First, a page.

The second part of Defendant's argument regarding the value of the object of the litigation from Plaintiff's perspective, is that the value of the sale of the building exceeds the jurisdictional amount. Specifically, Defendant argues that the true object of this litigation is for Defendant to vacate the premises so Plaintiff can sell the building. Thus, the value of that sale is something Plaintiff stands to gain if it prevails. While this may be true, the Court finds that there is insufficient evidence in the record regarding the sale price or the fair market value of the building. Thus Defendant fails to shoulder its burden of proof on the issue of whether the value of the sale of the building exceeds $75,000. The value of that sale is entirely speculative. While Plaintiff might be selling the building to make a profit and that profit might exceed $75,000, there is no evidence to support either assertion. Plaintiff's motive for the sale of the building might be something other than profit. Thus, the Court rejects that part of Defendant's argument as well, which leads to Defendant's arguments regarding the value of the object of the litigation from its perspective.

As already stated, the amount in controversy from Defendant's perspective in this case is the costs it would incur should Plaintiff prevail. Defendant maintains that the costs to it should Plaintiff prevail would exceed $75,000 and that "it has the right to pay a sum in excess of $75,000 to stay in the building until 2012." Again, however, with the latter line of argument Defendant is turning the "amount in controversy" analysis on its head. The amount in controversy is what Plaintiff stands to gain and what Defendant stands to lose should Plaintiff prevail and not what Defendant will pay to Plaintiff should it prevail, which is nothing more than a preservation of the status quo from its perspective.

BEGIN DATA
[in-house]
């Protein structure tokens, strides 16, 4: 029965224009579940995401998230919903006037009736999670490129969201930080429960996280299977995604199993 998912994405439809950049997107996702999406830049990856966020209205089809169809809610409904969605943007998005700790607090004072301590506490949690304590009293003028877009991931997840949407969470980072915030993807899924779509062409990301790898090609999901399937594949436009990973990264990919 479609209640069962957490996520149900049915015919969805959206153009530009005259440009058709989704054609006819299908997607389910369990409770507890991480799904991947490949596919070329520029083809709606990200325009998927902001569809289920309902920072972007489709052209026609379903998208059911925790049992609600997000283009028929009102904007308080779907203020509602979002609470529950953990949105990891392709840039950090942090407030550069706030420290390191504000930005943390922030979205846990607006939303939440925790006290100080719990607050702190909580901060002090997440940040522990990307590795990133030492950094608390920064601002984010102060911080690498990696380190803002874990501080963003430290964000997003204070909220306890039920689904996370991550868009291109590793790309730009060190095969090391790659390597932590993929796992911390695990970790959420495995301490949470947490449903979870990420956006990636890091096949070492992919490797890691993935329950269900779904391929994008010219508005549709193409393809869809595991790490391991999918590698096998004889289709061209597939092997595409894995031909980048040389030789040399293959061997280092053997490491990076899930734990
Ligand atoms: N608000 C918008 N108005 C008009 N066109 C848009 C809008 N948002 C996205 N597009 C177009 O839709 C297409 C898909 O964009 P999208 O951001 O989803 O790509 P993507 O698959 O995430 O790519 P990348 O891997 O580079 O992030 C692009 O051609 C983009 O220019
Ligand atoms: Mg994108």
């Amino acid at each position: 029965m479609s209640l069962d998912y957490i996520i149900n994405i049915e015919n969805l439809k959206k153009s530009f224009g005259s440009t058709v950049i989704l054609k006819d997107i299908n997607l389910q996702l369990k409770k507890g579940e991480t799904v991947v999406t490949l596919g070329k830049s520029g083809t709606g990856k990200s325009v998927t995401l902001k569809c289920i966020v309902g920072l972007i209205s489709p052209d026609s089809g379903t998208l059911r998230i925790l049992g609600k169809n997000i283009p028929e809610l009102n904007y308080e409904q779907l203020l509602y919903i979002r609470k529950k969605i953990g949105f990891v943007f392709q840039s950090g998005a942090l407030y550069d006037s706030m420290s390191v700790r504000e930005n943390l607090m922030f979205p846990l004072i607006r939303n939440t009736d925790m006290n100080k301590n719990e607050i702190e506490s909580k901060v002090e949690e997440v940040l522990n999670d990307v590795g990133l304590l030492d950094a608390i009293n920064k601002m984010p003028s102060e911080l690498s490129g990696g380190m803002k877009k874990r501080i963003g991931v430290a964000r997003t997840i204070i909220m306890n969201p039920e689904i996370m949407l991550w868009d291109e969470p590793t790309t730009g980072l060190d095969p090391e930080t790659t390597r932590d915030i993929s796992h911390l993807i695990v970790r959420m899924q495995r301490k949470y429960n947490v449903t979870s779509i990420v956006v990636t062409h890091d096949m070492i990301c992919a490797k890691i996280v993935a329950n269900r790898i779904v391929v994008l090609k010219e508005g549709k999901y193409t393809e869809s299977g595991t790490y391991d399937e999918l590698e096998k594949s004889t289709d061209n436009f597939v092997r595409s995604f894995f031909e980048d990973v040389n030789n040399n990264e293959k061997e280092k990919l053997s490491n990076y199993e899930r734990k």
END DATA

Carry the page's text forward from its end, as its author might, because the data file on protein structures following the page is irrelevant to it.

As for Defendant's costs if Plaintiff prevails, the Court finds that Defendant presents insufficient evidence to prove, by a preponderance of the evidence, that it would incur costs in excess of $75,000 if it is forced to vacate the premises. The case of BEM I, L.L.C. v. Anthropoligie, Inc., 301 F.3d 548 (7th Cir. 2002) is of no avail to Defendant because it is apparent that in that case the removing party presented specific evidence regarding the value of staying put in its current building. BEM I, L.L.C., 301 F.3d at 553-554. In the case at bar, there is no evidence whatsoever regarding any improvements Defendant made to the building, let alone any evidence of what those improvements are worth. Nor is there any evidence of what it would cost Defendant to negotiate a new lease, make improvements to a new building, or any other relocation costs. Instead, there is only the Defendant's bald assertion that those costs would exceed $75,000. While Plaintiff may "have no grounds to controvert or even deny" that assertion as Defendant argues, the burden of proof is on Defendant in this case, not Plaintiff.

In sum, the Court finds that Defendant fails to meet its burden of proof in regard to the jurisdictional amount in controversy. Accordingly, the Court GRANTS Plaintiff's Motion to Remand. (Doc. 10). Pursuant to 28 U.S.C. § 1447(c) the Court REMANDS this cause to the First Judicial Circuit, Williamson County, Illinois for lack of subject matter jurisdiction. The Court in its discretion declines to award Plaintiffs costs and expenses, including attorney fees, pursuant to Section 1447(c).

IT IS SO ORDERED.

DavidRHerdo Chief Judge United States District Court